- Ten tips for a healthy pregnancy
- 10 Tips for Getting Pregnant
- Before you get pregnancy
- Age and fertility
- Infertility an overview
- Laparoscopy hysteroscopy
- Ovulation detection
- Surrogacy (Surrogate Mothers)
- Uterine fibroids
- Donor insemination
- Hirsutism PCOS
- Coping with Infertility & decision making
- Male infertility and Vasectomy Reversal
- Ovulation drugs
- Tubal Factor Infertility
- Husband Insemination
- IVF and GIFT
- Unexplained infertility
PREGNANCY LOSS: OCCURRENCE AND RECURRENCE
The loss of any pregnancy can result in significant grief and sorrow for couples. Questions relating to why and how did miscarriage occur naturally arise from this distressing event, and many couples wonder when they should seek consultation for treatment of pregnancy loss. Miscarriage is not an uncommon occurrence.
Approximately 15 to 20 percent of clinically detectable pregnancies are lost to miscarriage. A clinically detectable pregnancy is defined as a gestational sac detectable by ultrasound. Most authorities agree that it is usually best to reserve extensive evaluation until at least two or three consecutive miscarriages occur. Under these circumstances, a cause for recurrent miscarriage will be identified in about half of the couples and treatment can often resolve the problem. This section will define miscarriage, identify the common causes of miscarriage, and outline when the pursuit of diagnosis and treatment are recommended.
A miscarriage is defined as the loss of a pregnancy before 20 weeks gestation. Most miscarriages, also referred to as spontaneous abortions or pregnancy losses. occur within the first trimester, defined as the first 12 weeks of pregnancy. Studies have shown that if a viable, fetus (one whose heart activity is seen by ultrasound} is detected in the first 12 weeks of gestation, there is only about a five to 10 percent chance that the pregnancy will result in miscarriage. If vaginal bleeding occurs after a viable fetus has been documented, however, the chance of miscarriage is increased to about 20 percent. The risk of a pregnancy terminating in miscarriage becomes greater with the age of the mother or the father.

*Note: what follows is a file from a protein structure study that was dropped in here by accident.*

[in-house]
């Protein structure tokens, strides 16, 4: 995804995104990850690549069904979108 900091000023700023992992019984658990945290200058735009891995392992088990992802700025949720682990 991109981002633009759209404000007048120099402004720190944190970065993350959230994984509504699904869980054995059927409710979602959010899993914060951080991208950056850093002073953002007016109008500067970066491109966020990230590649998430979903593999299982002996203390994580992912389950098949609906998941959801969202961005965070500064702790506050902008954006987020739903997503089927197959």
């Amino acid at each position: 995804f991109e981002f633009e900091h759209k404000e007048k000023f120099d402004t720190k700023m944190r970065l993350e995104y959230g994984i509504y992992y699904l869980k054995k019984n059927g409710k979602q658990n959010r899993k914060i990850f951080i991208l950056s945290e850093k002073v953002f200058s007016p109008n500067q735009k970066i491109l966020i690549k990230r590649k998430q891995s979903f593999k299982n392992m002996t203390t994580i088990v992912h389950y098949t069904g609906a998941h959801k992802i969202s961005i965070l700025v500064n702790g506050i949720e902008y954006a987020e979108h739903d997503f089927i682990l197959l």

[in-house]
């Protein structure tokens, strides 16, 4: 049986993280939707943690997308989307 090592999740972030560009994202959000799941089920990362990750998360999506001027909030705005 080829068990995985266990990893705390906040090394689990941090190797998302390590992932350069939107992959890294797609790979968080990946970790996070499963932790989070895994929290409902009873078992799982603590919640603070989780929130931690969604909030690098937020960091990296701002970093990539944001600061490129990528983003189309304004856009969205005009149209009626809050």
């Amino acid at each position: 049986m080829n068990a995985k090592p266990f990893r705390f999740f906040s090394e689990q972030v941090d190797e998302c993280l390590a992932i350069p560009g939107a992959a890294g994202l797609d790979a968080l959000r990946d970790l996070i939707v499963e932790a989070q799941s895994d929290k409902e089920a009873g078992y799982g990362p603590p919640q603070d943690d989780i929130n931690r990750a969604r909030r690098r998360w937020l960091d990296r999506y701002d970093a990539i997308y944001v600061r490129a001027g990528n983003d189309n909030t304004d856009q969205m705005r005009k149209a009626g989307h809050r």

The risk of miscarriage increases for women 35 years or older. The chances of having a repeated miscarriage vary widely. Women who have had at least one full term normal delivery have an improved chance of a subsequent healthy pregnancy despite experiencing a miscarriage. A woman with a history of three consecutive miscarriages, but no live births, has a 50 percent chance of having a miscarriage in the next pregnancy. However, if she has had at least one live birth, followed by three miscarriages, the chance that her next pregnancy will end in a miscarriage is only about 30 percent.
The major cause of an early miscarriage is probably a genetic (inherited) factor. An estimated 50 to 60 percent of all first trimester miscarriages of a single fetus (not twins or more) show evidence of genetic defects. The most common genetic defect resulting in miscarriage is an abnormal number or structure of chromosomes. Chromosomes are located in the nucleus (center) of cells and contain the genes, which are the basic units of inherited characteristics. If it is determined that a pregnancy loss is due to a chromosomally abnormal fetus, there is a greater chance that a subsequent pregnancy will also be abnormal. However, if the chromosomal examination of the fetus is normal, there is a reduced chance that a subsequent pregnancy will be chromosomally abnormal.
In order to determine whether there is a genetic cause for repeated pregnancy loss. physicians may order a karyotype on the fetal tissue (which is generally obtained during a D&C) and on blood from both parents. If the karyotype is abnormal, there is usually no therapy available, but the information may help to explain recurrent pregnancy loss for these couples. In about five percent of cases, a chromosomal abnormality is found in one of the parents. If both parents have a normal karyotype, it is likely that the miscarriage was a chance event and the couple should feel comfortable continuing to try to have a baby. In cases of abnormal karyotypes, genetic counseling to discuss the degree of risk may be recommended.